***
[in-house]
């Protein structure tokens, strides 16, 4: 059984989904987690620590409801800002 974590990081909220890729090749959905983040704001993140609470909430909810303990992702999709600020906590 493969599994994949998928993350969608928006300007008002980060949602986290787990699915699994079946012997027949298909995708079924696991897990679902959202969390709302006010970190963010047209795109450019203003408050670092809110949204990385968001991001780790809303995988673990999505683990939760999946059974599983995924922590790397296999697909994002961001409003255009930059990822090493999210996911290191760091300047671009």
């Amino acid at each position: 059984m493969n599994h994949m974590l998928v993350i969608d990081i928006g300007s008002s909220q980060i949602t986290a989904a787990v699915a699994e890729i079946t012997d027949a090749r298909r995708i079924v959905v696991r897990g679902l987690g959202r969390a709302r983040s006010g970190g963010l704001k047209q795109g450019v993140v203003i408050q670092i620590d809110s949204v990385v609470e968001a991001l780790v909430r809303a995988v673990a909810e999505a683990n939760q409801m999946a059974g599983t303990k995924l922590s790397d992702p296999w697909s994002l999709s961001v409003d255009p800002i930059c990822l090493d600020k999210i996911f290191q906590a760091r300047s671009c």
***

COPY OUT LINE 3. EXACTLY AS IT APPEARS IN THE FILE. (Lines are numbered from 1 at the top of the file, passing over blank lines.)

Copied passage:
């Amino acid at each position: 059984m493969n599994h994949m974590l998928v993350i969608d990081i928006g300007s008002s909220q980060i949602t986290a989904a787990v699915a699994e890729i079946t012997d027949a090749r298909r995708i079924v959905v696991r897990g679902l987690g959202r969390a709302r983040s006010g970190g963010l704001k047209q795109g450019v993140v203003i408050q670092i620590d809110s949204v990385v609470e968001a991001l780790v909430r809303a995988v673990a909810e999505a683990n939760q409801m999946a059974g599983t303990k995924l922590s790397d992702p296999w697909s994002l999709s961001v409003d255009p800002i930059c990822l090493d600020k999210i996911f290191q906590a760091r300047s671009c």